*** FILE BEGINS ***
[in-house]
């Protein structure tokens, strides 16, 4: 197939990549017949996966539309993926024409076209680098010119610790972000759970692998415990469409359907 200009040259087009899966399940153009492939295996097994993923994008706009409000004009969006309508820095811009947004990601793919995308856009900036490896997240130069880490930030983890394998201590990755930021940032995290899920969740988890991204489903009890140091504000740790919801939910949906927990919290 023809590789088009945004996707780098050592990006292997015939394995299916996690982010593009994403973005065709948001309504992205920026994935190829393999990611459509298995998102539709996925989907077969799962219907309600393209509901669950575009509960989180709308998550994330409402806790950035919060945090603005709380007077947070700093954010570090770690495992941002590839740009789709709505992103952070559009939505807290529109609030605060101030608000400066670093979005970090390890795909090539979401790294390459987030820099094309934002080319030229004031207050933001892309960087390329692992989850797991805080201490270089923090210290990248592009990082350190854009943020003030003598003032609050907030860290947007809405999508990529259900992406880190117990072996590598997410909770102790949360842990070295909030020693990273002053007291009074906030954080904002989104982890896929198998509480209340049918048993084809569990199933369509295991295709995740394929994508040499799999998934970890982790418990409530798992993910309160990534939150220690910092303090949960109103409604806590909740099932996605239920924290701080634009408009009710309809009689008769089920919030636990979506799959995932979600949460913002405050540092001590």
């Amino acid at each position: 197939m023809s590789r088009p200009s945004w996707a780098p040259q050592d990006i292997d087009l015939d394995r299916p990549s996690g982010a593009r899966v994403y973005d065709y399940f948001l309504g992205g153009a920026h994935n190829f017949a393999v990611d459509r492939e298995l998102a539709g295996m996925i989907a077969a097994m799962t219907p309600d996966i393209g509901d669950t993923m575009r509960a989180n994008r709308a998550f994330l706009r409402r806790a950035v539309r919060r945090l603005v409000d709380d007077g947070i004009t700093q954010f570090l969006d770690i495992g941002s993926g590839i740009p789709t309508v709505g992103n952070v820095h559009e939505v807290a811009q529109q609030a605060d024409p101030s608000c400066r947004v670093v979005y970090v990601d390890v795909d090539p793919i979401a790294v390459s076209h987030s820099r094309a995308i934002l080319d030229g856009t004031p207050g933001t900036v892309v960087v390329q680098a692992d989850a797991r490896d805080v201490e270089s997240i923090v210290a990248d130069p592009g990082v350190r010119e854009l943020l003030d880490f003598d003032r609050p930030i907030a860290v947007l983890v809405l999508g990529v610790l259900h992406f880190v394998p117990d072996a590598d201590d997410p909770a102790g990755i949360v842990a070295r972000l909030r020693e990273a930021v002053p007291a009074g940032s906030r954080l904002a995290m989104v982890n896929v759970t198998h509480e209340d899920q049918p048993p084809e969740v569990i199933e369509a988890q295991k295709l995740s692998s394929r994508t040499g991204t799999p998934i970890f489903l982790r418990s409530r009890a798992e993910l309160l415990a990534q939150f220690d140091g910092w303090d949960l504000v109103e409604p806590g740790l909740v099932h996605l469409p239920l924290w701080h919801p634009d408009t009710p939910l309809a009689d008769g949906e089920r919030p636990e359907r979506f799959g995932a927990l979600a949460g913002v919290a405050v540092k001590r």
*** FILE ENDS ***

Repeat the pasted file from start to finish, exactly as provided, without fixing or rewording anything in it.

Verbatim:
[in-house]
């Protein structure tokens, strides 16, 4: 197939990549017949996966539309993926024409076209680098010119610790972000759970692998415990469409359907 200009040259087009899966399940153009492939295996097994993923994008706009409000004009969006309508820095811009947004990601793919995308856009900036490896997240130069880490930030983890394998201590990755930021940032995290899920969740988890991204489903009890140091504000740790919801939910949906927990919290 023809590789088009945004996707780098050592990006292997015939394995299916996690982010593009994403973005065709948001309504992205920026994935190829393999990611459509298995998102539709996925989907077969799962219907309600393209509901669950575009509960989180709308998550994330409402806790950035919060945090603005709380007077947070700093954010570090770690495992941002590839740009789709709505992103952070559009939505807290529109609030605060101030608000400066670093979005970090390890795909090539979401790294390459987030820099094309934002080319030229004031207050933001892309960087390329692992989850797991805080201490270089923090210290990248592009990082350190854009943020003030003598003032609050907030860290947007809405999508990529259900992406880190117990072996590598997410909770102790949360842990070295909030020693990273002053007291009074906030954080904002989104982890896929198998509480209340049918048993084809569990199933369509295991295709995740394929994508040499799999998934970890982790418990409530798992993910309160990534939150220690910092303090949960109103409604806590909740099932996605239920924290701080634009408009009710309809009689008769089920919030636990979506799959995932979600949460913002405050540092001590």
């Amino acid at each position: 197939m023809s590789r088009p200009s945004w996707a780098p040259q050592d990006i292997d087009l015939d394995r299916p990549s996690g982010a593009r899966v994403y973005d065709y399940f948001l309504g992205g153009a920026h994935n190829f017949a393999v990611d459509r492939e298995l998102a539709g295996m996925i989907a077969a097994m799962t219907p309600d996966i393209g509901d669950t993923m575009r509960a989180n994008r709308a998550f994330l706009r409402r806790a950035v539309r919060r945090l603005v409000d709380d007077g947070i004009t700093q954010f570090l969006d770690i495992g941002s993926g590839i740009p789709t309508v709505g992103n952070v820095h559009e939505v807290a811009q529109q609030a605060d024409p101030s608000c400066r947004v670093v979005y970090v990601d390890v795909d090539p793919i979401a790294v390459s076209h987030s820099r094309a995308i934002l080319d030229g856009t004031p207050g933001t900036v892309v960087v390329q680098a692992d989850a797991r490896d805080v201490e270089s997240i923090v210290a990248d130069p592009g990082v350190r010119e854009l943020l003030d880490f003598d003032r609050p930030i907030a860290v947007l983890v809405l999508g990529v610790l259900h992406f880190v394998p117990d072996a590598d201590d997410p909770a102790g990755i949360v842990a070295r972000l909030r020693e990273a930021v002053p007291a009074g940032s906030r954080l904002a995290m989104v982890n896929v759970t198998h509480e209340d899920q049918p048993p084809e969740v569990i199933e369509a988890q295991k295709l995740s692998s394929r994508t040499g991204t799999p998934i970890f489903l982790r418990s409530r009890a798992e993910l309160l415990a990534q939150f220690d140091g910092w303090d949960l504000v109103e409604p806590g740790l909740v099932h996605l469409p239920l924290w701080h919801p634009d408009t009710p939910l309809a009689d008769g949906e089920r919030p636990e359907r979506f799959g995932a927990l979600a949460g913002v919290a405050v540092k001590r």